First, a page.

Sample Paper on Culture and Violence

Men and women engulf in some specific economic practices to cope up with poverty such as preferring drug dealing with mainstream values. Actually, the increasing number and proportions of families and individuals languishing in poverty play an important role in understanding how these families adapt to adversity.“In search of respect: selling crack in El Barrio”, is a book authored by Philippe Bourgois, where he narrates of ordeals experienced living in East Harlem as they outline some economic strategies people indulge into due to poverty.

Firstly, Bourgois talks of selling cocaine “crack” through a retail network which is an illegal drug. Ray who is the mastermind of the dealings is considered as an illiterate who rose from the streets as a poor guy. He wanted to experiment with various ways that would make him money and get out of the poverty cocoon. As a result, various people are employed by Ray making the network of illegal businesses considerably wide. All the people involved in this business form a culture characterized by their illegal business.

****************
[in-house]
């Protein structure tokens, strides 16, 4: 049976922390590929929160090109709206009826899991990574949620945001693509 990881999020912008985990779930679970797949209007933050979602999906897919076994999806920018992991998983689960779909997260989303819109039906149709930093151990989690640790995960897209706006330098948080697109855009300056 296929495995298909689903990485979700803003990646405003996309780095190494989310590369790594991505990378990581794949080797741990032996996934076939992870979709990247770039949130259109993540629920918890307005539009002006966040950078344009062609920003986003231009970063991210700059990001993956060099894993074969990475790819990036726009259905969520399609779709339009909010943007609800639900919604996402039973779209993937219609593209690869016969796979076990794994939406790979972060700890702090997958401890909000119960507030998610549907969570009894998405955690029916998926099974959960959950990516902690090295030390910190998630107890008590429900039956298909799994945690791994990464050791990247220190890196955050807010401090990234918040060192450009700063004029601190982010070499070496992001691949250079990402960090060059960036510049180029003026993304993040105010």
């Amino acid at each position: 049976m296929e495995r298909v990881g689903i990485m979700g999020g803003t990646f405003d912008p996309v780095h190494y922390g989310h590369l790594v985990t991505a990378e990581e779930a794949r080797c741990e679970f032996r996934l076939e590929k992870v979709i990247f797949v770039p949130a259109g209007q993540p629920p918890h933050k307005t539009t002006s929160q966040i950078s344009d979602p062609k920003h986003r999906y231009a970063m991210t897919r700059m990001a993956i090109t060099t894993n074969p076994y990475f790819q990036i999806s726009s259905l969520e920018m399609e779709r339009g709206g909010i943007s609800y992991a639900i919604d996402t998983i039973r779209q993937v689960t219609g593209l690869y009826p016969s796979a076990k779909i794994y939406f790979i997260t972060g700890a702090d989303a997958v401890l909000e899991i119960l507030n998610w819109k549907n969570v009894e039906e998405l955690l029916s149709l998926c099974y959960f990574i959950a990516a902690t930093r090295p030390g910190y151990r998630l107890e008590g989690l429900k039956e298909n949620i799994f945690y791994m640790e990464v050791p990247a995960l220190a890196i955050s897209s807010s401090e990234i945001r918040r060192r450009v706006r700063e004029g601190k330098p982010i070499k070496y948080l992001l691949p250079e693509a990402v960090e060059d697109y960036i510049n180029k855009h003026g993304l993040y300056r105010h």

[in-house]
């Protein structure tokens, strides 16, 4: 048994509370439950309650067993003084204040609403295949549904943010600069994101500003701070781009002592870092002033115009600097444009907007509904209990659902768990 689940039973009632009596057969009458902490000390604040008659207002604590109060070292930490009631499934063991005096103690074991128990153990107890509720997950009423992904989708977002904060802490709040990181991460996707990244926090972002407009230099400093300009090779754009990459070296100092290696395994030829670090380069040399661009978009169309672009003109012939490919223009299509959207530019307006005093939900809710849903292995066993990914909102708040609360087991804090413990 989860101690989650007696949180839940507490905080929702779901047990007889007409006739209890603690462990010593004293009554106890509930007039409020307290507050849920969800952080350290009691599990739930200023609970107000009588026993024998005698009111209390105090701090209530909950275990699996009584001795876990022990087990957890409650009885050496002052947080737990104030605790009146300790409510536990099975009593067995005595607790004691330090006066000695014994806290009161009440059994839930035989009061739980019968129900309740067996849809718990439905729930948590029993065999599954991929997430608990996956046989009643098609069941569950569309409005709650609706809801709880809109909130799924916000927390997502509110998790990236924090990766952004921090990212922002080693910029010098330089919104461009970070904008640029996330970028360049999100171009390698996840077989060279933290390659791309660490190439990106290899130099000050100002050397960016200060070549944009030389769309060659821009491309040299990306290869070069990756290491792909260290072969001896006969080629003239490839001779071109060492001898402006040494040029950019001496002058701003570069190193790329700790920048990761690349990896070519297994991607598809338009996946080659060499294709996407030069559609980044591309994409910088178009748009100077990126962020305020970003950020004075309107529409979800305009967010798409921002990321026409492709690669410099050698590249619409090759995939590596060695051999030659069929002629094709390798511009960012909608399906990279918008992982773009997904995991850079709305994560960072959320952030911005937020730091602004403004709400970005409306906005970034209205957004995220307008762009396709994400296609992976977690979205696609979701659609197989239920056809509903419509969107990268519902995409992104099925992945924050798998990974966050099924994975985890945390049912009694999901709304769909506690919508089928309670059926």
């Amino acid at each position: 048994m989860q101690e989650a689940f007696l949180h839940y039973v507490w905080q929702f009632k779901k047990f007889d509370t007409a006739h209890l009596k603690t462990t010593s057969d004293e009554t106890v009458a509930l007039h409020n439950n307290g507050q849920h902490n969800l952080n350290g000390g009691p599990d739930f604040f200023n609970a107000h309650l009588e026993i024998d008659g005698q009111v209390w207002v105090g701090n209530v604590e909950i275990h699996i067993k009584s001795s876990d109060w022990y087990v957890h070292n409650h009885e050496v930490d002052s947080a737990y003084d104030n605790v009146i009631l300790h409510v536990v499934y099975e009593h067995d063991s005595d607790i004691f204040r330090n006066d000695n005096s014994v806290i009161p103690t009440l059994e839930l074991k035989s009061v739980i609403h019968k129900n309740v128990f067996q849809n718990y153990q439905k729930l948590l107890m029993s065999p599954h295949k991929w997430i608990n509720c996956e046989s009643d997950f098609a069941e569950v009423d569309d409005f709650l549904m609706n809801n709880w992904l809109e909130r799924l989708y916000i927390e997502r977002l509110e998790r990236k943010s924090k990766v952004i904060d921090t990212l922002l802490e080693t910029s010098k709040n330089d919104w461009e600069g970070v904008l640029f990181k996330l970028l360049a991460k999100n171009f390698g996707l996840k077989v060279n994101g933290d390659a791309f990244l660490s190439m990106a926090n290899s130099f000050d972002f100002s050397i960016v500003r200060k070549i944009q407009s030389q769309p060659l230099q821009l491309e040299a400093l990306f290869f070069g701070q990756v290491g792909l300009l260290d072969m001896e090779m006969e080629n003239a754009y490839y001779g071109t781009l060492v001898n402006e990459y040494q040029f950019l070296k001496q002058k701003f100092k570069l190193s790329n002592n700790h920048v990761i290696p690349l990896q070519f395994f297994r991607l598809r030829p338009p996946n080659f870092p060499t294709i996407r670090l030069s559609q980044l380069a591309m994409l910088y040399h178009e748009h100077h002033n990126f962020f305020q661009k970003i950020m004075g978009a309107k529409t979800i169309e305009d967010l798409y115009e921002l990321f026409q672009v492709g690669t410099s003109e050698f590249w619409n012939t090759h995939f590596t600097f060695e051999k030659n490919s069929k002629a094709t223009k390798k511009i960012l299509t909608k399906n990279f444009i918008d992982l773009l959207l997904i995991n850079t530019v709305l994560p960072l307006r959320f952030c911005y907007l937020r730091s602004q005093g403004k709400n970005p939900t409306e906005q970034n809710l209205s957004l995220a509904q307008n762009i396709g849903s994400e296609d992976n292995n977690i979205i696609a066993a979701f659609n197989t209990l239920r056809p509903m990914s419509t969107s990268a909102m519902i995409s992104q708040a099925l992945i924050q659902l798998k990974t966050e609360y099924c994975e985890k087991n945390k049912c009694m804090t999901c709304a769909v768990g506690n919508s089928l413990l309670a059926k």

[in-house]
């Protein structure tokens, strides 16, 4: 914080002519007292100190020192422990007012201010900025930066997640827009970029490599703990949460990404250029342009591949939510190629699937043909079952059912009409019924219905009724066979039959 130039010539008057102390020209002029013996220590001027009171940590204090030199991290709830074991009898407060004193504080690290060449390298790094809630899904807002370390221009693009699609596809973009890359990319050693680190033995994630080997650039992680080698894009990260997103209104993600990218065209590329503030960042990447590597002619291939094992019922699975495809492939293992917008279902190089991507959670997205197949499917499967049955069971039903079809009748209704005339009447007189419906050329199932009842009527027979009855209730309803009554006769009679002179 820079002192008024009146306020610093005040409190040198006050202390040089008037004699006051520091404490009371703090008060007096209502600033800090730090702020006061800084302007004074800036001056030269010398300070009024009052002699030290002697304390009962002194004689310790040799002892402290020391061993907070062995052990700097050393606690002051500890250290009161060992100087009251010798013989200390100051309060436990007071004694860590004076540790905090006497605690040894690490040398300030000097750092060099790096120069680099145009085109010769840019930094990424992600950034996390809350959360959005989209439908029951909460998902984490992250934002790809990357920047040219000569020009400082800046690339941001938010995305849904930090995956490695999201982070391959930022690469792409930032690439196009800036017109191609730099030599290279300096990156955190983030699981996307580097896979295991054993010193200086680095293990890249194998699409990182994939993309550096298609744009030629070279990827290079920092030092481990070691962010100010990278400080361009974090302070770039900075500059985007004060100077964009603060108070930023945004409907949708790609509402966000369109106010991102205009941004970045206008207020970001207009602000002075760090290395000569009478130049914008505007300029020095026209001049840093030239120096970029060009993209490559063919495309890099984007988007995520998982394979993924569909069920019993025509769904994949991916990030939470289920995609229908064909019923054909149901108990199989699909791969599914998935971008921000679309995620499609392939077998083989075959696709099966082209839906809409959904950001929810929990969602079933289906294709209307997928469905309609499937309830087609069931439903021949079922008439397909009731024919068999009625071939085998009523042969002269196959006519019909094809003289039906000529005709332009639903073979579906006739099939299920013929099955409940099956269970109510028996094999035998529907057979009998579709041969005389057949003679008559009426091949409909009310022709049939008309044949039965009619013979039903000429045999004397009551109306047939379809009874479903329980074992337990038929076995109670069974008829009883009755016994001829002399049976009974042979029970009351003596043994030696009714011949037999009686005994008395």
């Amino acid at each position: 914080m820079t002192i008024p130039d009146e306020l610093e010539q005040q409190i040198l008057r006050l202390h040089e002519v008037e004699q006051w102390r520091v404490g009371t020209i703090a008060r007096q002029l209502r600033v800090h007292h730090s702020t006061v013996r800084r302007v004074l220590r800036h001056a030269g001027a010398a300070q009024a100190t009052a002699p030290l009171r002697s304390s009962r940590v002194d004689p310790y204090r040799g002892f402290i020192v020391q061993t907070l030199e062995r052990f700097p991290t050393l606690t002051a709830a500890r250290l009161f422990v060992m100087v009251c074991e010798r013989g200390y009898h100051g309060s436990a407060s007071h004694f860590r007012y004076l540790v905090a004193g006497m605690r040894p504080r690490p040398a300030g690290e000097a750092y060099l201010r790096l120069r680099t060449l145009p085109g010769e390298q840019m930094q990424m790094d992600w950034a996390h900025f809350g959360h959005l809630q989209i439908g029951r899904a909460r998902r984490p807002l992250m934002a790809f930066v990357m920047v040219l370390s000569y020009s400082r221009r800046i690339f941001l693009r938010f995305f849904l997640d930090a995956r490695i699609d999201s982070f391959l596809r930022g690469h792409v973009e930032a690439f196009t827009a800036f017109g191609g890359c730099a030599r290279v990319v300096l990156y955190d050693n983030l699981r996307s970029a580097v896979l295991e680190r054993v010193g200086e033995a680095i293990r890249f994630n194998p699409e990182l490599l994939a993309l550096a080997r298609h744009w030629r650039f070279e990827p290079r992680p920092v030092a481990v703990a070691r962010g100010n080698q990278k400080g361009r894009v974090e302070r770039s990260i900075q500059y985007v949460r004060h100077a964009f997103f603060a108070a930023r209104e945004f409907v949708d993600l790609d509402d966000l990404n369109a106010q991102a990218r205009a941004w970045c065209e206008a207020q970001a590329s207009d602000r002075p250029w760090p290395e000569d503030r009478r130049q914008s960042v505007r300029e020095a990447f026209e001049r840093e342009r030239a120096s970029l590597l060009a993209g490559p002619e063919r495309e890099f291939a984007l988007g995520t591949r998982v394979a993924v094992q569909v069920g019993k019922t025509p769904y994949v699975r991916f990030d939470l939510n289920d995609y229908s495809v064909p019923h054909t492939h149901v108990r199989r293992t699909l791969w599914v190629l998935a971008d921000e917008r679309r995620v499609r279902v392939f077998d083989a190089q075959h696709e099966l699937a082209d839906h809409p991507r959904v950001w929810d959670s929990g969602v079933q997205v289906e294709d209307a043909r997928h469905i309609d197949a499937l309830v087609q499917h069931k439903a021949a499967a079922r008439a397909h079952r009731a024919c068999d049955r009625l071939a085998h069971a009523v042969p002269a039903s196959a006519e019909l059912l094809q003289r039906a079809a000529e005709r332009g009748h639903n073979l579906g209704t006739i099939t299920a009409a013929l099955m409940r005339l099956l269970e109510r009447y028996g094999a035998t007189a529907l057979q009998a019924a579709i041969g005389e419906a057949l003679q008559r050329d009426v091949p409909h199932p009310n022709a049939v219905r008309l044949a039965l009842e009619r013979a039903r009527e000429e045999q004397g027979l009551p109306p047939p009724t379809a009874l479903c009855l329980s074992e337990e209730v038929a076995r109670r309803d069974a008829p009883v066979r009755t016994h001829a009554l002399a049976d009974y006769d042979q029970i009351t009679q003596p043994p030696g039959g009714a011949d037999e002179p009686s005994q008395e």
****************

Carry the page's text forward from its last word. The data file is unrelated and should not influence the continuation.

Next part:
Secondly, Bourgois reviews the issue of money laundering as a social impact that arises in an economically deprived society.  In fact, money laundering goes hand in hand with illegal drug trafficking as the drug barons seek to establish a cover-up in how they make their money. The third issue observed in the book is racial profiling and stereotyping. Bourgois was constantly stopped by police due to his ethnicity. In such incidences, drug dealing is preferred to mainstream values due to its rapid outcomes. There is easy money in the business and few regulations when entering the business.